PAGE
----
Scott & Lambert Air Bases
Scott Air Force Base is strategically located in the Centre of the Nation and known as the ‘Crossroads of America’. The Base is 25 miles East of St Louis, Missouri, near Belleville, Illinois.
A new Airfield was built on a 624 acre (252.5ha) site in April 1917 during WW1. It was named as Scott Field in the honour of maiden enlisted person Corporal Frank S Scott who died in an Aircraft Crash. The Scott Field became Operational in September 1917. The Squadrons assigned to the field were disbanded in November 1918. The Scott Field was acquired by the War Department in 1919.
Scott Field was transformed into a Lighter-than-air (LTA) Station (Airships) in 1921. Lighter-than-air Ships were used at Scott Field to research the capabilities of Aerial Photography, Meteorology & Conduct Altitude Experiments. In the late 1920s, emphasis shifted from Airships to Balloons. In 1929, the 12th Airship Company was deactivated and replaced the next day by the 1st Balloon Company.
Aeroplanes began to dominate activities at Scott Field, and in 1937, the Lighter-than-air activities Officially came to an end. Scott Field’s Central Location was advantageous when it was considered for the relocation site of the General Headquarters Air Force, which managed the Combat Arm of the US Army. It was made the General Headquarters of the USAF in June 1938. Scott Field grew from 628 acres in 1938 to 1,882 acres in 1939. Most of the framed WW1 and Lighter-than-air Hanger Constructions were torn down – only a few, such as the 9th Airstrip Squadron Headquarters/Barracks Building, a Brick Theatre and 9 Sets of Brick Non-Commissioned Officers’ Quarters at the South end of the Field were saved.
The buildings & wooden barracks were demolished and new facilities, such as administration buildings, family quarters, barracks & hangars were built to meet the USAF’s needs. The control over Scott Field was transferred to the Army Air Corps in June 1939. The Field was designated as the Communication Training Centre of the USAF in August 1941. About 160 new buildings, Cantonment areas and an Induction Centre were built at the field. The field was renamed as Scott Air Force Base in late 1941.
New Housing, Industrial & Administrative Buildings were completed by May 1939. The expansion Program continued into 1940 with the Construction of 21 more Buildings, including a 200-man Barracks, a 300,000-gallon elevated Water Tank, a 43-bed Hospital, Hangar No.1 and a General Headquarters Air Force Office.
During WW2 Scott Field’s Main Mission was to Train Radio Operator-Mechanics. By June 1945, Scott Field had Trained 77,370 Technicians who went on to be responsible for vital Command & Control Communication throughout the Air Force. In January 1948, Scott Field was redesignated Scott Air Force Base. Scott AFB continued as a Major Training Base for the Air Force until 1957. The 1405th Air Base Wing maintained the Base Properties and served as the Base’s Home Unit, which as of 1990 housed the 375th Military Airlift Wing.
Lambert Field, Berkley, Missouri
Whilst there Craig made a visit as Passenger in a C47 Dakota Piloted by a Capt Jones on Tuesday 23rd July to Lambert Field, Nr St Louis where McDonnell Douglas Aircraft Company were producing the Phantom Jet Fighter & Curtis Wright produced P40’s. McDonnell Aircraft Corporation was awarded the contract to Design & Produce the Phantom, the Navy’s 1st Jet Fighter, which in 1946 became the 1st American Jet to operate from an Aircraft Carrier. When Curtiss-Wright ended Aircraft Production after WW2, McDonnell Aircraft took over its former Plant at Lambert.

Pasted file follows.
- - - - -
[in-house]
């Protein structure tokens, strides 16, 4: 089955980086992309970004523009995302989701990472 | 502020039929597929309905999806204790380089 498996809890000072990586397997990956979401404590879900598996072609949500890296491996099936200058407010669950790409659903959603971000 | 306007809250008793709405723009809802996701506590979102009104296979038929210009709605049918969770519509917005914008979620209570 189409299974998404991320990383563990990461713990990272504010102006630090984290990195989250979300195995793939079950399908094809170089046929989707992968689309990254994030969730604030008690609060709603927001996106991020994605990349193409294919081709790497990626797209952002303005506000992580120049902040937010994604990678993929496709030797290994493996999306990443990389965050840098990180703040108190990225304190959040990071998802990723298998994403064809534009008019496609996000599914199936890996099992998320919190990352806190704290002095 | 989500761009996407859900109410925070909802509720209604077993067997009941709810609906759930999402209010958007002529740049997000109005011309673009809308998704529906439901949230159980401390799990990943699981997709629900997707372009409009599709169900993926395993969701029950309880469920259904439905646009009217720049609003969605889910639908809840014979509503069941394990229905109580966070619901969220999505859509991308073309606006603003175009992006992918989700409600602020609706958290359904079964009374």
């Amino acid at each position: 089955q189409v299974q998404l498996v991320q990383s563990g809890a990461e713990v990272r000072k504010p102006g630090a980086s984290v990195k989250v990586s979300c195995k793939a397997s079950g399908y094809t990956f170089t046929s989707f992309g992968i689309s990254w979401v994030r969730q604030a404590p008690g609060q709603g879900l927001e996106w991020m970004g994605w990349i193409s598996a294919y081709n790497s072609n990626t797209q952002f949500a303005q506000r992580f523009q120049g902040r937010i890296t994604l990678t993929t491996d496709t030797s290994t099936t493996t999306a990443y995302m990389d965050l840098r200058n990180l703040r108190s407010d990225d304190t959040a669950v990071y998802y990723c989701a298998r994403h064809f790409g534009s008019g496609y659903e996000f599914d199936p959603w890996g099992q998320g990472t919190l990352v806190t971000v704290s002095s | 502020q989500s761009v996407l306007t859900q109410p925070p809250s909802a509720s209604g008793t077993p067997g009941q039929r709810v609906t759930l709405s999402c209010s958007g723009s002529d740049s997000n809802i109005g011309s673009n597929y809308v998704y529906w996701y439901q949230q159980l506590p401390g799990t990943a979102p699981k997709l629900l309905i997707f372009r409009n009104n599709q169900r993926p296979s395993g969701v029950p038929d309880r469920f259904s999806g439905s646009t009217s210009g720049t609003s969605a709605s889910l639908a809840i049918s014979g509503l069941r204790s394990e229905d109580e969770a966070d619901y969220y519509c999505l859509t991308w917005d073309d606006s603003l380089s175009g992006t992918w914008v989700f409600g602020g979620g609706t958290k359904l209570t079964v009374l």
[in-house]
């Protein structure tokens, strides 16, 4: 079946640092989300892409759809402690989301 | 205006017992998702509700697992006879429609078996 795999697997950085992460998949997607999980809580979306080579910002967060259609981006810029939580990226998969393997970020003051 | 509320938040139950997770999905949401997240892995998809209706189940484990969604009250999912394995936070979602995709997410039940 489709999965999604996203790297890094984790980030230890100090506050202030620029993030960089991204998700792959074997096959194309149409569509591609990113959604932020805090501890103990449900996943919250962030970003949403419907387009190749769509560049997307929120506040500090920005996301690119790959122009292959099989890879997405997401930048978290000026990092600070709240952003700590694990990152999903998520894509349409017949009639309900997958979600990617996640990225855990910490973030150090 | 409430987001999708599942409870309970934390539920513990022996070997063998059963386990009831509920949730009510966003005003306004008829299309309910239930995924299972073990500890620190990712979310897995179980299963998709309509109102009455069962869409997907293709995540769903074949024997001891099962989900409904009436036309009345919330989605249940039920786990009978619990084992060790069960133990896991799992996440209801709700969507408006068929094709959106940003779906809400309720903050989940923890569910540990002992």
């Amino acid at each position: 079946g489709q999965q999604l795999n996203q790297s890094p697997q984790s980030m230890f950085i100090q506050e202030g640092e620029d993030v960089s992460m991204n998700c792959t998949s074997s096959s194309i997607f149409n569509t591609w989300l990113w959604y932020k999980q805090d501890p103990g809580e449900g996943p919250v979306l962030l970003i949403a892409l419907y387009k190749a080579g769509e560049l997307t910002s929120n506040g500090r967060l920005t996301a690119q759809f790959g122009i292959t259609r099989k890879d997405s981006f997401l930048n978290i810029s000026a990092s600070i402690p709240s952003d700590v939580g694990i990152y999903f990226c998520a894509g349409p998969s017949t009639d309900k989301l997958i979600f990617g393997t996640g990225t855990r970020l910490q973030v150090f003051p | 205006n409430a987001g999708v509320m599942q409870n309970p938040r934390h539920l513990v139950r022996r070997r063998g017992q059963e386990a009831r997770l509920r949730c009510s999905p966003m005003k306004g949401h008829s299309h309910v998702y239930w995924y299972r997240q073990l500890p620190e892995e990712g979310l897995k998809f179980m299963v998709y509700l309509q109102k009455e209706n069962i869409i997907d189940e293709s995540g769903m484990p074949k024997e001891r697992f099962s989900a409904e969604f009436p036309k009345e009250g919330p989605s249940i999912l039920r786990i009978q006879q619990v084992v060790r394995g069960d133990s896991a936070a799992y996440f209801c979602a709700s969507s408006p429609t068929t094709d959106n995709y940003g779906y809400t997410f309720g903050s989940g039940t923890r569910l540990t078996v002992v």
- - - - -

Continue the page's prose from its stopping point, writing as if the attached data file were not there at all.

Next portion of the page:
It is named after Albert Bond Lambert (1875–1946). He learned to fly with the Wright Brothers, received his Pilot’s License in 1911, and Served in the US Army in WW1, reaching the Rank of Major. Throughout his life he worked tirelessly to make St Louis a Leader in Aviation. Major Lambert was responsible for bringing the 1923 International Air Races to St Louis, and the Kinlock Park Airfield was christened “Lambert St Louis Flying Field” in recognition of his achievements. The 21 yr old Pilot Charles Lindbergh flew to St Louis to attend the Air Races and decided to remain at Lambert as an Instructor. There would have been no Lindbergh without Lambert. Albert Bond Lambert was the first to really believe in what Lindbergh wanted to do — to fly across the Atlantic, a single-engine Aeroplane by himself. Lambert, when he heard about it, told Lindbergh, ‘I’ll put the first $1,000 toward your project.‘ When others found out that A B Lambert believes in this kid and his audacious idea, they thought that maybe they should get on board, as well.
Other Aeroplane Builders also went into Business: Donald Douglas, William Boeing, & Alan Loughead, who pronounced his Scottish name “Lockheed,” and took to spelling his Company’s Name that way. All 3 found good Prospects. Donald Douglas got started by working with a wealthy enthusiast who wanted an Aeroplane that could Cross the Country nonstop. By building it, Douglas gained experience that allowed him to develop a Long-range Army Plane, the World Cruiser. Two World Cruisers flew around the world in 1924 in a succession of Short Hops. The Flight would Start & End at Sand Point, a small Military Airfield a few miles northeast of downtown Seattle on the shore of Lake Washington and travel Westwards crossing the Pacific via the Aleutian Islands & Japan.
Post-war Air Travel increased as a new generation of Airliners became available. TWA Lockheed Constellations & American Airlines Douglas DC-6’s began serving Lambert. In 1950 Ozark Airlines, a new Local Service Airline began operations from its Headquarters at Lambert.